Yes. So I would probably characterize it a little differently in that while we always have multiple deals in the pipe. I think we had higher probability for one particular deal. It has slid into this quarter. I’d say the visibility on it maybe is no better than it was last quarter, but we do have several others. So, we are hoping to generate some IT revenues this quarter.

Quinn Bolton – Needham & Co.

Okay, great. And then Last question on just the new design win strength. I sort of assumed that the wins you’re securing now probably really don’t generate revenue until out in the fiscal 2015 timeframe. Is that sort of the right way to be thinking about when these designs that you’re securing over the last couple of quarters really start to impact revenue?

Christopher R. Gardner

In general, I would say that’s a good estimate. However, one of the things we’re seeing with kind of the second and third generations so called same-store sales is that these design wins can actually get to production more quickly than first generation designs. Customers know the product, they have written software around the product and often they can ramp a new blade within a system more quickly than they can develop an entire system.

In addition, we’re actually now working with customers and some of the Taiwanese ODMs to accelerate product development even on the carrier side through ODMs. So the customers themselves aren’t doing the designs; their offshoring and outsourcing that and we are enabling those ODMs to come to market. We have examples of carrier boxes actually going from start to sample within three months. So we’re really working hard to try and accelerate the business based on literally the completeness of our solution.

Quinn Bolton – Needham & Co.

Okay. Great. And then just lastly, I was wondering if you had any thoughts on competitive landscape. It looks like Broadcom recently might have been for inter-op this week just announced the new family of gigabit PHY that look like they had 1588 capability with down to one nanosecond timing. I’m wondering whether you’re seeing that the physical layer device market become more competitive or do you feel like you still have a pretty good lead on us on 1588 technology. Thanks.

Christopher R. Gardner

Well, we’re very happy to see our competitors doing their best to catch up with us and I’d say that’s what we see in that release. There is a difference between time stamping accuracy and the ability to implement an accurate timestamp within a network. We have done the latter, which is much more difficult. Now, we have competitors coming out and saying they think they can do the former.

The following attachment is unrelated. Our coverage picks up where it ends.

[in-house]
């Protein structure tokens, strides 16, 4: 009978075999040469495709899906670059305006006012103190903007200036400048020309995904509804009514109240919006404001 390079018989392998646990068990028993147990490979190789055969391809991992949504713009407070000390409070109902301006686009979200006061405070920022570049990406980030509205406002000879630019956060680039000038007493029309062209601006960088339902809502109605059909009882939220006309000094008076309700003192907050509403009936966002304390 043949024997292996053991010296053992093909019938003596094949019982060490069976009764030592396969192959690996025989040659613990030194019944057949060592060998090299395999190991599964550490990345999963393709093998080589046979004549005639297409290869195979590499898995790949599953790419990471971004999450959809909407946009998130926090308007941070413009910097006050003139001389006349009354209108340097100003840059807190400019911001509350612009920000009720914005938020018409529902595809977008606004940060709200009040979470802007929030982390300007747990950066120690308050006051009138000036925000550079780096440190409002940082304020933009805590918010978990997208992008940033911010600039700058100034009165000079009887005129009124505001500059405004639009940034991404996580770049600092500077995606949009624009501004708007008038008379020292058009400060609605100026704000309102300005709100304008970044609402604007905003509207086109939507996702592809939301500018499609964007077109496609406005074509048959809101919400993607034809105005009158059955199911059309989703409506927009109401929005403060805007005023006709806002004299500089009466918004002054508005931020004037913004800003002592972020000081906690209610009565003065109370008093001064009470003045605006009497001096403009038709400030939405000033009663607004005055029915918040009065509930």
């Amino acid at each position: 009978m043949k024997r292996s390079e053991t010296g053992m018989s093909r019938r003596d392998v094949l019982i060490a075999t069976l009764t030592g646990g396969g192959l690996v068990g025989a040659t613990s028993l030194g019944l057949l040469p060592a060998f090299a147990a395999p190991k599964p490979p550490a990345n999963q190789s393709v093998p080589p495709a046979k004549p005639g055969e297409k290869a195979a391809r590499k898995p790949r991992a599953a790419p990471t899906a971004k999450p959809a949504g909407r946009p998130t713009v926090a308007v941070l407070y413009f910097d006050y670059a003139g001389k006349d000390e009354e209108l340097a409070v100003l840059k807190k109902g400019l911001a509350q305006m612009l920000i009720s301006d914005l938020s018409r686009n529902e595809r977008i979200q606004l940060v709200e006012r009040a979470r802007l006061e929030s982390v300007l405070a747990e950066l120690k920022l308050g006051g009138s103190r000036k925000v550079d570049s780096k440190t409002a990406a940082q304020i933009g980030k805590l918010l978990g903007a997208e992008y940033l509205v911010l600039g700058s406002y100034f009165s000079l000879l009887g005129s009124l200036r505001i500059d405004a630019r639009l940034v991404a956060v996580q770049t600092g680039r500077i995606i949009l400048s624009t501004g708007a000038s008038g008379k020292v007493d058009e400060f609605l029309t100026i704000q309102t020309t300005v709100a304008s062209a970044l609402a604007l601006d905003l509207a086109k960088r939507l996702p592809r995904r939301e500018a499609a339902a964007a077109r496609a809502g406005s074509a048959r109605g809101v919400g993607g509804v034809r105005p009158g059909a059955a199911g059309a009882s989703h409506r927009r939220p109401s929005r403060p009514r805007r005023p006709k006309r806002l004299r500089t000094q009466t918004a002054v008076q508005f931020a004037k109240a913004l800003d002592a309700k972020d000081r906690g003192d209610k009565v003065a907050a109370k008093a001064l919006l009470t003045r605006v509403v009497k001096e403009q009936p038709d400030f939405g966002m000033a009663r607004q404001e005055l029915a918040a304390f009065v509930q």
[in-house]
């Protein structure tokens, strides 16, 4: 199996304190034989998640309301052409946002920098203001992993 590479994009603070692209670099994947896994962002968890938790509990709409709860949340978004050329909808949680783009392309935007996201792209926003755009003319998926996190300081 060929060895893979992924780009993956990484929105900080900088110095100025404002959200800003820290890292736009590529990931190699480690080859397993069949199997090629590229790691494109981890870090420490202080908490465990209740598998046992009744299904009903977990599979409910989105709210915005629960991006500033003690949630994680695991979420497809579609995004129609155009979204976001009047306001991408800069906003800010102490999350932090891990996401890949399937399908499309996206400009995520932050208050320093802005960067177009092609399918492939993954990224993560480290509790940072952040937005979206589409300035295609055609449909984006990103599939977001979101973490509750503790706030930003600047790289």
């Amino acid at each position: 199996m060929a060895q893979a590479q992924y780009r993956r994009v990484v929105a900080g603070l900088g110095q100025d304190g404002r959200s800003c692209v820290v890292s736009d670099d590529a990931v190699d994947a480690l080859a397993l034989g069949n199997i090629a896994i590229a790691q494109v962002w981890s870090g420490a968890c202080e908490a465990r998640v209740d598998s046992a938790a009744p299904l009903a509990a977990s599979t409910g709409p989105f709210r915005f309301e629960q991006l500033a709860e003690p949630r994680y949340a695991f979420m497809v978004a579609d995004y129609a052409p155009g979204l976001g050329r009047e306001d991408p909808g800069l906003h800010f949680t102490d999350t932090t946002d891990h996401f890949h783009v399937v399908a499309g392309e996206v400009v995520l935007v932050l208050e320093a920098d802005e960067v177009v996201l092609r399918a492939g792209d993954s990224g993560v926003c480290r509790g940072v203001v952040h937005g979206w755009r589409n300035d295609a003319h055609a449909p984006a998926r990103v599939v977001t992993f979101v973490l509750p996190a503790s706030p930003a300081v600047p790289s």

I’ll point out that while those products are now coming out, we’ve already moved on. So, our family of 1588, it was done a year ago, and our latest generation includes 1588 plus our Intellisec technology. So our recent customer engagements with all the Tier 1s are targeted at combining timing and security together. So, we think the competition is still arguably a year behind.

Quinn Bolton – Needham & Co.

Great. Thank you.

Operator

And we have no further question on the queue. So at this time, I’d like to turn the conference back over to Chris Gardner, CEO.

Christopher R. Gardner

It looks like we just got a couple of questions, Anthony; that we could maybe go to.

Operator

Yes. Actually, it does. So we’ll go and take our next question from Christian Schwab with Craig-Hallum.

Brian Yurinich – Craig-Hallum

Hi. This is Brian Yurinich on behalf of Christian Schwab.

Christopher R. Gardner

Hi, Brian. We almost missed you.

Brian Yurinich – Craig-Hallum

Sorry about that. Just a quick question, on the OpEx, it looks like on a non-GAAP basis, it kind of turned up just slightly higher than it was in Q1. Is that primarily just due to the timing that (Inaudible) cost and the change from Q2 to Q3?

Christopher R. Gardner

You’re asking why the Q2 is...

Brian Yurinich – Craig-Hallum

Is Q2 low because of tape-out and then we kind of go back at Q1 levels and Q3?

Christopher R. Gardner

Correct. That’s why you’re seeing a higher range in this coming quarter.

Brian Yurinich – Craig-Hallum

And then, should we expect – what should we think up for tape-out cost in Q4? Should they stay roughly the same as Q3?

Christopher R. Gardner

Probably just slightly lower, I would guess.

Brian Yurinich – Craig-Hallum

Perfect. That’s all I have.

Christopher R. Gardner

All right. Thanks.

Operator

And we’ll hear our next question from Aaron Martin with AIGH Investment Partners.

Aaron Martin – AIGH Investment Partners

Hi, guys. Congratulations on the things that look like they’re turning a little bit finally. Just to clarify, in your guidance of $25 million to $27 million, how much of that are we – obviously is going to be spread in IP in terms of what closes or not? How much of that are we calling for in product guidance?

Christopher R. Gardner

We don’t generally break that out. We kind of give you a hint based on the – in the change in margins. So our IP number has typically been sort of between zero and 1.5 million to 2 million. So I would say that’s the sort of the range that’s in that $25 million to $27.5 million.

Aaron Martin – AIGH Investment Partners

Okay, got it. And also in terms of the weakness in China, what gives you the confidence that you haven’t lost any market share there?

Christopher R. Gardner

Well, what we saw is we saw a weakness in a particular box at Huawei, one of their large carrier Ethernet transport systems. We sell probably four or five different products into that including PHYs and crosspoint switches and other things, all of them came down, right. So it wasn’t like we got displaced by a particular competitor around a particular socket. So we get pretty good view if we do get replaced because we lose business on one particular part, not all.

Aaron Martin – AIGH Investment Partners

Got it, okay. Thanks. Congratulations again.

Christopher R. Gardner

Thank you.

Operator

And that looks like we’ve exhausted all of the questions. So I’ll go and turn it back over to you. Please go ahead.

Christopher R. Gardner

All right. Well, thank you, Anthony. And again, I appreciate everyone joining the call today. And we’ll look forward to any follow-up calls here or talking to you during the quarter or at the next conference call Thank you.

Operator

Once again this does conclude today’s conference call. We thank you for your participation.